“This is the process by which we should follow, not because they are doing it but because that is what our Constitution requires,” Rigell said.
The Obama administration is slated to hold a briefing with leaders in Congress later Thursday to present evidence of chemical weapons use.
Already, more than 100 members of Congress, including at least 20 Democrats, have signed on to Rigell’s proposal that calls any strike without prior congressional authorization unconstitutional.
Rigell said he is encouraged by Obama and said the administration seems to be “slowing down just a bit.” He said it would be a sign of strength if Obama gained congressional approval.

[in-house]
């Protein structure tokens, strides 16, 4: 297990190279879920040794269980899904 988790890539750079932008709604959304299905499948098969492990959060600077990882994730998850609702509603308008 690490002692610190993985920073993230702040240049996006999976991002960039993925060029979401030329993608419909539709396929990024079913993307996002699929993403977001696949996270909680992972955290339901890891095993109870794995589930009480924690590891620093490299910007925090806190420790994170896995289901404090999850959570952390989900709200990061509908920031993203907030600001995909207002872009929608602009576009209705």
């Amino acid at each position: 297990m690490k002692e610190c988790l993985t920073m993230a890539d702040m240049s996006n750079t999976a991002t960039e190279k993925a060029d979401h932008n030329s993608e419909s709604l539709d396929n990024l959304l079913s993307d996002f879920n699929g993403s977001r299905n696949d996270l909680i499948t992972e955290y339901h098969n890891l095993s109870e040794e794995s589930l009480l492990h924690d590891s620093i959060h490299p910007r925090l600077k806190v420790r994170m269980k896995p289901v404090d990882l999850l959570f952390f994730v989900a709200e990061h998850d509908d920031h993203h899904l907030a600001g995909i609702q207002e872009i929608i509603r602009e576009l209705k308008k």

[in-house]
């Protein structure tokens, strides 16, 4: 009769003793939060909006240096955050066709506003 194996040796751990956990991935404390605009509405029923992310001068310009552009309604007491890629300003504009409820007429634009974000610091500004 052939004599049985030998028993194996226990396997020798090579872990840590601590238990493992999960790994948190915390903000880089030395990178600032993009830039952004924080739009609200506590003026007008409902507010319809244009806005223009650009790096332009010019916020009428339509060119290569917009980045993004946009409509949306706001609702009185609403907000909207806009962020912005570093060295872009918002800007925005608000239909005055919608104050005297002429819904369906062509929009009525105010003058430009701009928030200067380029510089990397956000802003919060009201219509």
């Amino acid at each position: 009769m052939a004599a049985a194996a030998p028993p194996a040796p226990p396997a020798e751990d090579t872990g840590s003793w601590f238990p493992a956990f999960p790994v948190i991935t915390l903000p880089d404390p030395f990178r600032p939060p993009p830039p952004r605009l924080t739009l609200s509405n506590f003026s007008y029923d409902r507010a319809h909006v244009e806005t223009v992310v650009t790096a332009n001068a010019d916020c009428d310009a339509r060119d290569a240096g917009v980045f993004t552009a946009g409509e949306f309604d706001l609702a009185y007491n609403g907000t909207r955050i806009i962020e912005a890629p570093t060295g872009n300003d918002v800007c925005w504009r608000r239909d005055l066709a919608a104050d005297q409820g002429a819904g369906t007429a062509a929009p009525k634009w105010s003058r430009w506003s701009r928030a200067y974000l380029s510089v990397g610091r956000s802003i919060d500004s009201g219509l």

Earlier Thursday, Sen. Ted CruzTed CruzKansas Republican sworn in after special election Overnight Finance: Dems want ObamaCare subsidies for extra military spending | Trade battle: Woe, Canada? | Congress nears deal to help miners | WH preps to release tax plan Cruz: Seize money from drug lords to fund border wall MORE (R-Texas) also mocked the lack of debate in the United States.
Cruz tweeted out a screen-shot of the British parliament debating military strikes, accompanied by the words “Nonstop Web coverage.” Underneath, a photo of an empty U.S. Senate chamber represents the “Syria debate in US Congress.”